i don't know what it's like to be homeless, but i know the fear of becoming homeless. no familial support, no definite direction/plan, no guarantee of success.... it scares the hell out of me. but it's amazing the sort of stuff people are willing to do when they put another's needs before their own. my boyfriend is in a sense homeless (temporarily living with relatives, moving from one brother's place to another's), and he's ended up in ruts where he's supporting their family instead of supporting himself and finding a way out of the situation.
i commend you for going through all this, you must be quite an amazing person, and i hope things become much easier for you soon.
i was the 8 yr old homeless kid with my Mom after my Dad left us when Mom couldnt find another job. it was tuff cause ppl talk about u and you just dont have a comfort zone. but the thing that kept me strong was seeing how strong my Mom was when she was there. i was scared i would be abandoned n all by myself but my Mom reassured me and i felt safe. the environments sucked, just like yours sound like they do now, but you're making progress! My Mom used to tell me when i was crying about our situation that "we can only go up from here", its gonna get better but being strong and seeking all the help you can get is crucial. Just reassure your son that you're there for him, that things will get better. i wish you the best of everything and know that you can do it! keep ya head up!
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Been there. Sounds like u have the right perspective. It takes lots of prayer and faith to make it through. Someday u will be able to help others with what u have learned. You will appreciate your success more. At least your son can sleep in a bed and not a car, or in foster care. You are still together. Your journey to your goal is almost done.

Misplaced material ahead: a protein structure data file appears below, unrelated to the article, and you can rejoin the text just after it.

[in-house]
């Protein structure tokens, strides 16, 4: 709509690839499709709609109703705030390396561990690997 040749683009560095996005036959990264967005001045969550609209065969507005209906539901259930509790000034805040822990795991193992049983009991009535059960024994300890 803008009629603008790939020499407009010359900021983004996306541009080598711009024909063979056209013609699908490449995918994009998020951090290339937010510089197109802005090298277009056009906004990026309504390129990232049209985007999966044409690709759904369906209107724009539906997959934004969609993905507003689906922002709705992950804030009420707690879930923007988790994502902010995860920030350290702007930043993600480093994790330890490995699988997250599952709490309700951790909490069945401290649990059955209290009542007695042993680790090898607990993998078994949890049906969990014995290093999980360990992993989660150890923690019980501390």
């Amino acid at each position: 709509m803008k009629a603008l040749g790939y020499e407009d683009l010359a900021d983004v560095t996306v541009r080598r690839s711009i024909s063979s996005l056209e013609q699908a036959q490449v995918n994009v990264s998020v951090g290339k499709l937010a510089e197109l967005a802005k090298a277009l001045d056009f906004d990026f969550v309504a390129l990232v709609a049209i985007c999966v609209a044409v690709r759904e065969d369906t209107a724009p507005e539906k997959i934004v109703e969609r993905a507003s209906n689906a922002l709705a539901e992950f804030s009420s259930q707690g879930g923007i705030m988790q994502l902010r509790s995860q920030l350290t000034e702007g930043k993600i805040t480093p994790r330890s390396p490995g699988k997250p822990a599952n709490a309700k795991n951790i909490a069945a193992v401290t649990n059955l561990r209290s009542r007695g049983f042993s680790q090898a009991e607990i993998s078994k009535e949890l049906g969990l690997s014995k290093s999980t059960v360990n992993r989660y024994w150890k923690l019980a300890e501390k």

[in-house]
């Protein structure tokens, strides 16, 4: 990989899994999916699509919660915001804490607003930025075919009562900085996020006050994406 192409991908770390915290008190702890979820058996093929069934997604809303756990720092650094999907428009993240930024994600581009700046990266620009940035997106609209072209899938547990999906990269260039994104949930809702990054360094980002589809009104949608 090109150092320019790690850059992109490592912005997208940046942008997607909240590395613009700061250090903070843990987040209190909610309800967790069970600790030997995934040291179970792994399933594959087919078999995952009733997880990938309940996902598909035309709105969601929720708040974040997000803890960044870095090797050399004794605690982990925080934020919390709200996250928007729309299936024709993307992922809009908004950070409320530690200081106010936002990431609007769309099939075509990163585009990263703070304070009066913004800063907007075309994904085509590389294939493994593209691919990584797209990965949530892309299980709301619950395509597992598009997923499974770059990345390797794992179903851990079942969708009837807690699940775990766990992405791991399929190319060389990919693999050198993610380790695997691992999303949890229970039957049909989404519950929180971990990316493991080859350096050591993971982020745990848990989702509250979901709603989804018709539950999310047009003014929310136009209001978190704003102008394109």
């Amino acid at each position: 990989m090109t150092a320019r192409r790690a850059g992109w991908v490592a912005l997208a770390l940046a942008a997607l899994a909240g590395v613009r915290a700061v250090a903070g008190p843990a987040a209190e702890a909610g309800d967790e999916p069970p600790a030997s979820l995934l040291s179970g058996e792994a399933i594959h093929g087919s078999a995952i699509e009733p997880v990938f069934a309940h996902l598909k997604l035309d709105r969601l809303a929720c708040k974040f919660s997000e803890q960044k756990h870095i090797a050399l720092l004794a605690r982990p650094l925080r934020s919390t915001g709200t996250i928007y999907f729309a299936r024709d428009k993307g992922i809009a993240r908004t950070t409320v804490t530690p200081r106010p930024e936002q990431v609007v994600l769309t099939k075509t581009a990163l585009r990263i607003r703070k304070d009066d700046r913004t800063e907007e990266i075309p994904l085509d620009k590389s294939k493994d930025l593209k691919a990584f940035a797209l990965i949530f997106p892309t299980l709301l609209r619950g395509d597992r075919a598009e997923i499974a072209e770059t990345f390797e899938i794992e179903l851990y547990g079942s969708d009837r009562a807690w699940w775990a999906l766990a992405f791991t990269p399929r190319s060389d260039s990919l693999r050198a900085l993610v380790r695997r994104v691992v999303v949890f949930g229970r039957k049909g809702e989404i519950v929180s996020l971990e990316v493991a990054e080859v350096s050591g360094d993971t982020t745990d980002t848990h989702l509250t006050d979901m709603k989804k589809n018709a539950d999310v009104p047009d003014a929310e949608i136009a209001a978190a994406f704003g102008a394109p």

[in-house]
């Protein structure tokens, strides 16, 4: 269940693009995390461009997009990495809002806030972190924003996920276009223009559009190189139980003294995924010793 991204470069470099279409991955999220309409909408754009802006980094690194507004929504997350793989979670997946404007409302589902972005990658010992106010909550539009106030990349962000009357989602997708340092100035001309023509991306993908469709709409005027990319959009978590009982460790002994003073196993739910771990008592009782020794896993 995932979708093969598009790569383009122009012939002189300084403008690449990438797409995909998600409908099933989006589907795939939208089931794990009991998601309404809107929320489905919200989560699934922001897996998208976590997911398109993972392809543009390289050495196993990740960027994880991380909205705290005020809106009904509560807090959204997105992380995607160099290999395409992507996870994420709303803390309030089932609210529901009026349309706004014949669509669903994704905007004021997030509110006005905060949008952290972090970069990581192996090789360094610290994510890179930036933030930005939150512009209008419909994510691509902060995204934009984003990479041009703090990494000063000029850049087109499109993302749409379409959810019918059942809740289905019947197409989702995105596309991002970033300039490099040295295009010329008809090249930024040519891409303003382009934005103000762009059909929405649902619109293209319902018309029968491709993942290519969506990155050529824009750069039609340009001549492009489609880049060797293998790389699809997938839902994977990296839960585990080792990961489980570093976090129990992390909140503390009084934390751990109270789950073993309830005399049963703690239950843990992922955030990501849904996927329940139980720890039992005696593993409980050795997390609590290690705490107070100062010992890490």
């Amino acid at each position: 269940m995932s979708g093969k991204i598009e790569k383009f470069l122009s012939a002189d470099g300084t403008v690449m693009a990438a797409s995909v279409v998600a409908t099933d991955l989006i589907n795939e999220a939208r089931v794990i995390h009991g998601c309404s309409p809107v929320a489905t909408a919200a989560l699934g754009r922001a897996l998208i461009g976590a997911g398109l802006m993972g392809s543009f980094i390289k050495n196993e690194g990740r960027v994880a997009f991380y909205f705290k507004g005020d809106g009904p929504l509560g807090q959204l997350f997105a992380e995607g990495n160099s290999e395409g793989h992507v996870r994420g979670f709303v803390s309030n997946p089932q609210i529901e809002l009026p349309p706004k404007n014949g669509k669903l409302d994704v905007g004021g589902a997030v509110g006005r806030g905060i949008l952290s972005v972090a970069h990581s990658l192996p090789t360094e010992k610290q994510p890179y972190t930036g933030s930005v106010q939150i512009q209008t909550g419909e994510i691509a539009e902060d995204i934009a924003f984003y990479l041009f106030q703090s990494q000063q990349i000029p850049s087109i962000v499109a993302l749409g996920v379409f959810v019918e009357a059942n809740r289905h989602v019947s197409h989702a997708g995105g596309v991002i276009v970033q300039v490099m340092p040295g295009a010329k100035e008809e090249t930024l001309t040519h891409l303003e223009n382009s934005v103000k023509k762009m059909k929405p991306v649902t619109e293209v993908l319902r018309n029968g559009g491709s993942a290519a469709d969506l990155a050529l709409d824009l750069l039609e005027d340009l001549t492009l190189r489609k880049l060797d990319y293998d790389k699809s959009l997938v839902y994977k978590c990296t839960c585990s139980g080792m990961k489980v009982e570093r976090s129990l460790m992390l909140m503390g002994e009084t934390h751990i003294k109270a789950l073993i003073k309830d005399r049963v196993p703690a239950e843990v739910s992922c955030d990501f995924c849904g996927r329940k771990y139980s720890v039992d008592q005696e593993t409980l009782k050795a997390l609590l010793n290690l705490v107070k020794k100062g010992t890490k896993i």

May God continue to bless u.
You sound like an incredibly resilient person and I'm sure you'll be a great educator. This nightmarish experience will no doubt teach you things a classroom never could. Especially how to relate to people in desperate situations you couldn't have imagined before this tragedy. And how profoundly powerful the bond or lack of bond with friends and family can be. Earplugs to drown out the noisy cars might help ... a little. Good luck Sistah!
You sound like a pretty solid person to me. I have been as close as I care to get to your situation, and that is pretty close. I think about my grandparents who went bust twice during the 30s, and I can't help but think I must be really soft compared to them. So I get up every day and keep after it.
You keep rocking, sister. It's people like you that keep the world running and the hope burning bright.
I would do it the same way that you have, with dignity and class. Never lose sight of what you have worked so hard on achieving. In the end, and even now, you are an amazing person, and a mother that your son will respect and admire. You're a role model for anyone who is following their heart.
This sounds trite, but it sounds as if you're building an inner strength that both you and your son will benefit in a better future. From your brief desc
Hang in there, I've been in your shoes except (thankfully) I had no children with me while I was homeless. It does get better. The most important thing is to stay at it. Don't let anything get you down so far that you stop hoping and working toward something better.
The cold fact of life is that a single mom is economically no viable. It's the most overlooked travesty in our country and I believe much worse than racism. God bless you. You deserve better.